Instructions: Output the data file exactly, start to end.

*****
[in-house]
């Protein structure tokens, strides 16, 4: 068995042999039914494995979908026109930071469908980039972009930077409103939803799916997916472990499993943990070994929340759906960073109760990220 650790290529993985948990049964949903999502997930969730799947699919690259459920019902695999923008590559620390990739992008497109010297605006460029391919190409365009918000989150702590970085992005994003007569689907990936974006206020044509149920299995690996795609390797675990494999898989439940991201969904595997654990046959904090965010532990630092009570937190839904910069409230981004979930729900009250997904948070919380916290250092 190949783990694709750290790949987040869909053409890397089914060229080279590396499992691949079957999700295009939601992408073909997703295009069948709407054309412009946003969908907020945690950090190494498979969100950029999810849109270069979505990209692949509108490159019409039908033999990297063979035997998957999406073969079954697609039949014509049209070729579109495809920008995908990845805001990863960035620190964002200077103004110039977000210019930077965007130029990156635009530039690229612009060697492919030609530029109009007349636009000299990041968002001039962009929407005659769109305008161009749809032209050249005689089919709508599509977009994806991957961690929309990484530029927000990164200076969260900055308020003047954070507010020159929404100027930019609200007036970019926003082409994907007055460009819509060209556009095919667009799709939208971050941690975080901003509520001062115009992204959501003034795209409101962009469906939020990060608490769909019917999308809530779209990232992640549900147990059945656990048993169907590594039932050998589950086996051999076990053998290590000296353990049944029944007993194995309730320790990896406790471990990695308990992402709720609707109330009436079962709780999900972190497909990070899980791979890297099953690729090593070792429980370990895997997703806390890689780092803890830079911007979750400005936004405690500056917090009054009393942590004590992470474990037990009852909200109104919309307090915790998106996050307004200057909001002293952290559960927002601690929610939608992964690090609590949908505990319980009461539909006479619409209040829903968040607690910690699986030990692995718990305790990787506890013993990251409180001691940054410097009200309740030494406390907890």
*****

[in-house]
């Protein structure tokens, strides 16, 4: 068995042999039914494995979908026109930071469908980039972009930077409103939803799916997916472990499993943990070994929340759906960073109760990220 650790290529993985948990049964949903999502997930969730799947699919690259459920019902695999923008590559620390990739992008497109010297605006460029391919190409365009918000989150702590970085992005994003007569689907990936974006206020044509149920299995690996795609390797675990494999898989439940991201969904595997654990046959904090965010532990630092009570937190839904910069409230981004979930729900009250997904948070919380916290250092 190949783990694709750290790949987040869909053409890397089914060229080279590396499992691949079957999700295009939601992408073909997703295009069948709407054309412009946003969908907020945690950090190494498979969100950029999810849109270069979505990209692949509108490159019409039908033999990297063979035997998957999406073969079954697609039949014509049209070729579109495809920008995908990845805001990863960035620190964002200077103004110039977000210019930077965007130029990156635009530039690229612009060697492919030609530029109009007349636009000299990041968002001039962009929407005659769109305008161009749809032209050249005689089919709508599509977009994806991957961690929309990484530029927000990164200076969260900055308020003047954070507010020159929404100027930019609200007036970019926003082409994907007055460009819509060209556009095919667009799709939208971050941690975080901003509520001062115009992204959501003034795209409101962009469906939020990060608490769909019917999308809530779209990232992640549900147990059945656990048993169907590594039932050998589950086996051999076990053998290590000296353990049944029944007993194995309730320790990896406790471990990695308990992402709720609707109330009436079962709780999900972190497909990070899980791979890297099953690729090593070792429980370990895997997703806390890689780092803890830079911007979750400005936004405690500056917090009054009393942590004590992470474990037990009852909200109104919309307090915790998106996050307004200057909001002293952290559960927002601690929610939608992964690090609590949908505990319980009461539909006479619409209040829903968040607690910690699986030990692995718990305790990787506890013993990251409180001691940054410097009200309740030494406390907890």